Despite cystic fibrosis, one woman and her mom will tackle the Ogden Marathon
OGDEN — In medical terms, a person with cystic fibrosis has a genetic disorder that creates mucus buildup in the lungs and other organs, and long-term issues that include progressive difficulty breathing and frequent lung infections.
But in a world of woes, Katie Slaugh is a breath of fresh air.
Cystic fibrosis may describe Katie’s condition, but she refuses to be defined or handicapped by it.
The 26-year-old from Vernal has registered for and will walk in the 17th annual Ogden Marathon on Saturday, May 20 — her first attempt at that distance after many shorter ventures.
“I’ve always thought it would be kind of fun to do, but I never, ever, ever thought I’d be signing up for a marathon or actually training for one,” Katie said. “At one point in time, I wasn’t really sure I would do a 5K, so it’s been very surreal, for sure.”
One of the nurses Katie sees for antibiotics and “cleanout” treatment of her lungs (supplementing the daily maintenance routine at home) suggested the Ogden Marathon and set up a 12-week training program to help her get in shape.
“Exercise and good cardio are some treatments for CF, so when I told my doctor, he said, ‘Go for it, if you think you can do it, I’m all in,’ ” Katie said.
“He high-fived me and just said, ‘Wear your oxygen.’ If that’s the only restriction, I can handle it.”
Handling it actually comes down to Katie’s mom Teralene Slaugh, who totes the 20-pound oxygen tanks and walks beside her daughter, which enables Katie to take on the challenge.
“I’m like Katie. I like a challenge. If she’s doing this, I’m not letting her do it alone,” Teralene said. “It’s always easier doing it in twos.”
The dynamic duo will participate with thousands of other runners over a course that eventually winds down scenic Ogden Canyon.
“There’s some kind of addiction, a huge adrenaline rush, in anticipation of pounding the pavement with thousands of people entered in a full or half (marathon), who feel the same way about running as you do,” Katie said.
“You have hundreds of other people supporting you and people waiting for you at the finish line. And you’ll have to do 26 (miles) that day. They drop you off at point A and you have to get to (point B) somehow.”
It’s a tall task for anyone, let alone someone with her condition.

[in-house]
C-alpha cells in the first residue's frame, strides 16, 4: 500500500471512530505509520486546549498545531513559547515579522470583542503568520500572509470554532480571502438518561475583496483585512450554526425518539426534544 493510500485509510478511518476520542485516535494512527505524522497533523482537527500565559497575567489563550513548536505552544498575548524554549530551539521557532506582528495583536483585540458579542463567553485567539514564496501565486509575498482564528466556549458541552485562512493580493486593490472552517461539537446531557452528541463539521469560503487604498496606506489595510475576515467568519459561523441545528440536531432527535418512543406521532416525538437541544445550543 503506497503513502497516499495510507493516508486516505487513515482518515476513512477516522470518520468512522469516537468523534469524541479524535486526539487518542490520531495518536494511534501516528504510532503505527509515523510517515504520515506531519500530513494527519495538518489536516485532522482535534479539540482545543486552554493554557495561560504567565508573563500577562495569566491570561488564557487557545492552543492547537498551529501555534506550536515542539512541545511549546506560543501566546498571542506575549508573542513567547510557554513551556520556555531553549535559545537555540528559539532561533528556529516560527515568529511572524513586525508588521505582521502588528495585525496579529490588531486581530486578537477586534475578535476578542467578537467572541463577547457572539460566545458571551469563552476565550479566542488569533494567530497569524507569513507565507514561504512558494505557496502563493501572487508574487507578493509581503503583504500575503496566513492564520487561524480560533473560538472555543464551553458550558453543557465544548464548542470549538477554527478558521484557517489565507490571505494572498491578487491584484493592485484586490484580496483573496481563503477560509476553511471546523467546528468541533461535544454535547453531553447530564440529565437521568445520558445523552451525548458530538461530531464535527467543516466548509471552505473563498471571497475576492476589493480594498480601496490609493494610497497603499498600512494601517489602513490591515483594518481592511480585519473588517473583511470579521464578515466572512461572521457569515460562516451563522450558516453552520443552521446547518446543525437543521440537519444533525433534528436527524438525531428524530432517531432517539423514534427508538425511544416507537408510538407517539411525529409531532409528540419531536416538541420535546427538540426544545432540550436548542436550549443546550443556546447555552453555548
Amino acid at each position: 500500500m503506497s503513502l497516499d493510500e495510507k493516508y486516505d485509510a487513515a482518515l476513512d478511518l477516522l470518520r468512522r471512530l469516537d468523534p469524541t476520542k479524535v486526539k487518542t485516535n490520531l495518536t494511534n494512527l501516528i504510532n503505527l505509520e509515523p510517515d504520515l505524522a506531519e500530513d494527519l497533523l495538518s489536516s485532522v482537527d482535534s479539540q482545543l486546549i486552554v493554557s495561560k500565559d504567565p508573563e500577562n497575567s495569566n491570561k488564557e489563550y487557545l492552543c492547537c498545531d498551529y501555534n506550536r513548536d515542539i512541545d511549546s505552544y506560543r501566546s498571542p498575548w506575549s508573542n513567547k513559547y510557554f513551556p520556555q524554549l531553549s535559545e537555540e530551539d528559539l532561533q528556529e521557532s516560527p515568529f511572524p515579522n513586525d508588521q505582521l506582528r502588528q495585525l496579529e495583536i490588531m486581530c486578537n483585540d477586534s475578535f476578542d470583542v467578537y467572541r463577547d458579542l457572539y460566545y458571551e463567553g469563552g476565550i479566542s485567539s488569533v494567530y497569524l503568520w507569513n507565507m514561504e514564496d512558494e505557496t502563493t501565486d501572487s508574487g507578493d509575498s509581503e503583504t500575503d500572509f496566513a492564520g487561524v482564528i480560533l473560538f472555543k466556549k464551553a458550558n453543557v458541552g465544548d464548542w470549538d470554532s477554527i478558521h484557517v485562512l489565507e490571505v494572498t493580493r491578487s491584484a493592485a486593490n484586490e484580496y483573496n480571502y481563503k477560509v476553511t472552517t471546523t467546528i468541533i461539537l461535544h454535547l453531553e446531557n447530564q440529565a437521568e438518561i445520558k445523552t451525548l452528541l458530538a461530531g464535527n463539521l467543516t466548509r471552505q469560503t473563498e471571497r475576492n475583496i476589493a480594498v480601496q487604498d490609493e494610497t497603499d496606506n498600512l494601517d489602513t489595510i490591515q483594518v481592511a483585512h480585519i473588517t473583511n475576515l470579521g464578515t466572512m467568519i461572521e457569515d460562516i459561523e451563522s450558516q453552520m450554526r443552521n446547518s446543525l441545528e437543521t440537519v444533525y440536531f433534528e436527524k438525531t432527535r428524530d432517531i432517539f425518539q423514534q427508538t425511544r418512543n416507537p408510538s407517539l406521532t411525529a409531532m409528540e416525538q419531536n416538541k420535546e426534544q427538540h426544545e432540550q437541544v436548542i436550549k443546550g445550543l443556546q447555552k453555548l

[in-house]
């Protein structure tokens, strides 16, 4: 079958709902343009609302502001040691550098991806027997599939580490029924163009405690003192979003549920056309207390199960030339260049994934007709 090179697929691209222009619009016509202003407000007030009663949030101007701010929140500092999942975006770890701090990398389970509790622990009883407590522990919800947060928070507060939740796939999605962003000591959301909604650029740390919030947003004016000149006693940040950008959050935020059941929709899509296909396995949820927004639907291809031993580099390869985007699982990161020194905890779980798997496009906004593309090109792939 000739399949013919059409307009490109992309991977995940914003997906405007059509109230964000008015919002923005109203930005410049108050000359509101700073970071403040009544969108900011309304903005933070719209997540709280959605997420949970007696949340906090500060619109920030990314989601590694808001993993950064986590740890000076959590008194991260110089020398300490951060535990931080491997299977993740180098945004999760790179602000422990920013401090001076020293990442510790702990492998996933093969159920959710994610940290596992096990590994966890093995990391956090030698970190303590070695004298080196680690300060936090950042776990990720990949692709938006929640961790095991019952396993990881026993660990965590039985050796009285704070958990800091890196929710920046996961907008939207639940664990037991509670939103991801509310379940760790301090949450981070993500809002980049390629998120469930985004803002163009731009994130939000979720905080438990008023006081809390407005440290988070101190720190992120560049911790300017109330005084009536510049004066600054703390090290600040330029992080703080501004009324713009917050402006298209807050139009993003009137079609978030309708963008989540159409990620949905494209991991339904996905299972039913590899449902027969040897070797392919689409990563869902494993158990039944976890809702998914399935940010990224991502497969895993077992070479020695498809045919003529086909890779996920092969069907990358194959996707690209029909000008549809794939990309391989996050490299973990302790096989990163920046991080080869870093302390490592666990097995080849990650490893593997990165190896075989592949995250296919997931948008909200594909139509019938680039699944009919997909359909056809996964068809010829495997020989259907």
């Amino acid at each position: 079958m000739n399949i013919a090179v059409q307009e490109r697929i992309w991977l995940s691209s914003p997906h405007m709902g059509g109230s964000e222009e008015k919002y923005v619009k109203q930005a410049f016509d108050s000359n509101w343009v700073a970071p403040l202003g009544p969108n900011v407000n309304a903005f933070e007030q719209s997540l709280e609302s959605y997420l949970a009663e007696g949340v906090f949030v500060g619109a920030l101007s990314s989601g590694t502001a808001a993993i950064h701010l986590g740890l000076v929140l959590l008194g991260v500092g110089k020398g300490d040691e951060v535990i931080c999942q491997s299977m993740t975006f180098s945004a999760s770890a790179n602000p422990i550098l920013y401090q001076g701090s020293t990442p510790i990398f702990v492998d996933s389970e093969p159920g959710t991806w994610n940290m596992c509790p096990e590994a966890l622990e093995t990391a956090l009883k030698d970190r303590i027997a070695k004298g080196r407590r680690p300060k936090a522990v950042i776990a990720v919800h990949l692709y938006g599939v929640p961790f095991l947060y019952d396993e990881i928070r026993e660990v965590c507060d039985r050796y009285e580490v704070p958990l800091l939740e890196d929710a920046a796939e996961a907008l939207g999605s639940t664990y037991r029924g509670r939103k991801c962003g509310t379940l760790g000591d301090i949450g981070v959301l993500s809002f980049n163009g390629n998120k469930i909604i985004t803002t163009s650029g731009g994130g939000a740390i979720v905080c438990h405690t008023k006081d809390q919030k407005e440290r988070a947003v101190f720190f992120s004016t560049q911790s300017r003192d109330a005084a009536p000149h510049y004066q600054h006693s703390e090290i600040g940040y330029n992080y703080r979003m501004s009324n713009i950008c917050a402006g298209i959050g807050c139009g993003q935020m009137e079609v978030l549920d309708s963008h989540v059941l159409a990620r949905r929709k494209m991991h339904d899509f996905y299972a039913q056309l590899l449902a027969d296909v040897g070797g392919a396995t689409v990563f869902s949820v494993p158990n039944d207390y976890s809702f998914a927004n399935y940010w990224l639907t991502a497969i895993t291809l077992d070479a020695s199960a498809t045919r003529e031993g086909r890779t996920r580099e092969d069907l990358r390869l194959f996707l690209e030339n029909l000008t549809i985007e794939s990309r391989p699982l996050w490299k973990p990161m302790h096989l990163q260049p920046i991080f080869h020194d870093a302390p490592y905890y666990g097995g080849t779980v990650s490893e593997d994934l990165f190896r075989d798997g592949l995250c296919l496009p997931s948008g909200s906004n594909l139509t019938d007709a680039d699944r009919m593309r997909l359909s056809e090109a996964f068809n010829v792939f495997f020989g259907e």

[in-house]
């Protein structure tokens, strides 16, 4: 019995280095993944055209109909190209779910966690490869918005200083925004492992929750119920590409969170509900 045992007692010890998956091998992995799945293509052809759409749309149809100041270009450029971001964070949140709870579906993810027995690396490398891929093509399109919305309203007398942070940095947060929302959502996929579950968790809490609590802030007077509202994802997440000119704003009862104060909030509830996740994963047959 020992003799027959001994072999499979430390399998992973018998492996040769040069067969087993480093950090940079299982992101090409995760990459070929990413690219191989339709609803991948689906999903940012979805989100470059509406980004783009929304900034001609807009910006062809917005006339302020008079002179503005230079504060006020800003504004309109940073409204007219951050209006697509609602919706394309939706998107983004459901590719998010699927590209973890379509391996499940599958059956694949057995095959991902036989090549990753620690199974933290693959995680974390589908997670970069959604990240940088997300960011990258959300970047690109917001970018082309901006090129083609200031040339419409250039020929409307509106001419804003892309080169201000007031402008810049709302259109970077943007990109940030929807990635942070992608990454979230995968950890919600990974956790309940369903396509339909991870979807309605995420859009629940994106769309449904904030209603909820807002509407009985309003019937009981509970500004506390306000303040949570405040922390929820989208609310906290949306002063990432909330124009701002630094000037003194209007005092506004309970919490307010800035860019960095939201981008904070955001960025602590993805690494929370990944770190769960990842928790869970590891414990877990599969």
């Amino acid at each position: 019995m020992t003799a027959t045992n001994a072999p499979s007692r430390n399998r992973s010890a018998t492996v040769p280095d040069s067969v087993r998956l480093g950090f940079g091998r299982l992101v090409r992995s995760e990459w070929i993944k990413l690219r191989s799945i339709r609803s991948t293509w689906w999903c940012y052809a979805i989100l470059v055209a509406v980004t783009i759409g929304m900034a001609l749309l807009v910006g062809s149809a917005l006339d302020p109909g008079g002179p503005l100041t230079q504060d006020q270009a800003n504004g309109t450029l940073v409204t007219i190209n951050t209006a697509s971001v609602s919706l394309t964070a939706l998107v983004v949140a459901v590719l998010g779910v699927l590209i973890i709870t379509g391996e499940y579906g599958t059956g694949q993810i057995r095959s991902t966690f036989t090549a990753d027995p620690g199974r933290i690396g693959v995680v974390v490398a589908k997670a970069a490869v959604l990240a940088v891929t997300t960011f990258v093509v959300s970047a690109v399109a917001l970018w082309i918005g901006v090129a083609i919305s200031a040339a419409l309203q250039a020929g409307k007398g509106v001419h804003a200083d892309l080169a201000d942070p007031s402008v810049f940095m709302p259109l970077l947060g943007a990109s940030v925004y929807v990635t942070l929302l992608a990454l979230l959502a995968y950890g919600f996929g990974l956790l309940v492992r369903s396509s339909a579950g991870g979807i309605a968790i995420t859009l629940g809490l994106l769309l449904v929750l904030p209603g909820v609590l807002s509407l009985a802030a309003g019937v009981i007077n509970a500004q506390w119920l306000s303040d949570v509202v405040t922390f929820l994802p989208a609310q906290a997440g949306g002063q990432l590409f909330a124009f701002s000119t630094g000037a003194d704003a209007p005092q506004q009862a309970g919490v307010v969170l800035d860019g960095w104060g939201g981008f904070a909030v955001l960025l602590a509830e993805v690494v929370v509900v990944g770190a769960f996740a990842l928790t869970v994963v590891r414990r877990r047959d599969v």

“We drove the course recently and I’m pretty sure I can make it to the dam — 17 miles. I think I can do it from there. It’s all downhill from there, so to speak,” Katie said.
Some have wondered aloud about the toll it takes on Katie and whether it has hurt or helped her situation.
“People wonder why I let her do this. I’m not going to put her in a bubble, because then I won’t have her,” Teralene said.
“This way, at least we have memories, because we are going to lose Katie eventually — CF is going to take her. But doctors are dumbfounded how much better she’s doing with exercise and a change of diet. She’s bound and determined to make it to 30.”
Her mother said her first question about the marathon was, “Are you serious?” followed by, “Where is it, how much and when do we get to go?”
The Ogden Marathon is a culmination of an effort that started two years ago as a 5K fundraiser for a friend with cancer, which came after Katie spent the better part of nine months in the hospital with cystic fibrosis complications.
“A nurse came in and said, ‘You can’t keep doing this, so what are you going to change?’ ” Katie said. “I pretty much figured I had nothing to lose because things weren’t looking good. So I went on a lactose-free diet and decided to get out and be more active, and my pulmonary function tests actually went higher.”
Since then, mom and daughter have completed more than 20 races 5K or longer — and last year tackled half-marathons in American Fork and Cedar City.
They had only four days to train after getting in as an alternate in American Fork and came up just short, going 11 1/2 miles before Katie had to quit — not because of lung problems, but because her hips “locked up.”
Three months later, with more time to train, they completed the Cedar City half-marathon in 3 1/2 hours, an average of about 15 minutes a mile.
“We could have gone faster, but my sister got blisters and we had to slow down for her,” Katie said. “I felt we could have done it in three.”
She will need a similar pace to complete the Ogden Marathon because the course closes at six hours and all participants must stop at that point. Katie suspects a few 13-minute miles to start will give her the cushion needed if she fatigues near the end.
During the races, Teralene says some runners start wearing down and they come upon her and Katie with the oxygen. “We’re like, ‘Buck up. Look, you ain’t got it so bad.’ We just kind of laugh and chuckle as we’re passing them.”
The Ogden Marathon is part of her four-race bucket list that includes American Fork again (she wants to finish), Cedar City again (she wants to better her time) and the Dino half-marathon in Vernal, staged this weekend.
“Even if I make it 17 miles, it’s farther than I’ve ever gone,” Katie says. “I don’t know if I’ll ever try again. I’m pretty sure this will be my one and only marathon. So I can cross it off the list and say I’ve done one.”
Recommendations from health professionals aside, Katie simply likes walking.
“I like the way it feels … When you’re walking, you have time to yourself to think and work things out,” she said. “Most of the time when I’m walking, I don’t have CF. It makes me feel more normal, I guess for lack of a better word. Even if for just 3 miles, CF is on hold. I’m just enjoying life.”
“It’s kind of profound,” Katie said. “I’m 26 years old and I’m going 26 miles — one mile per year for each year of being alive. I can do this … It’s been a fun journey, for sure.”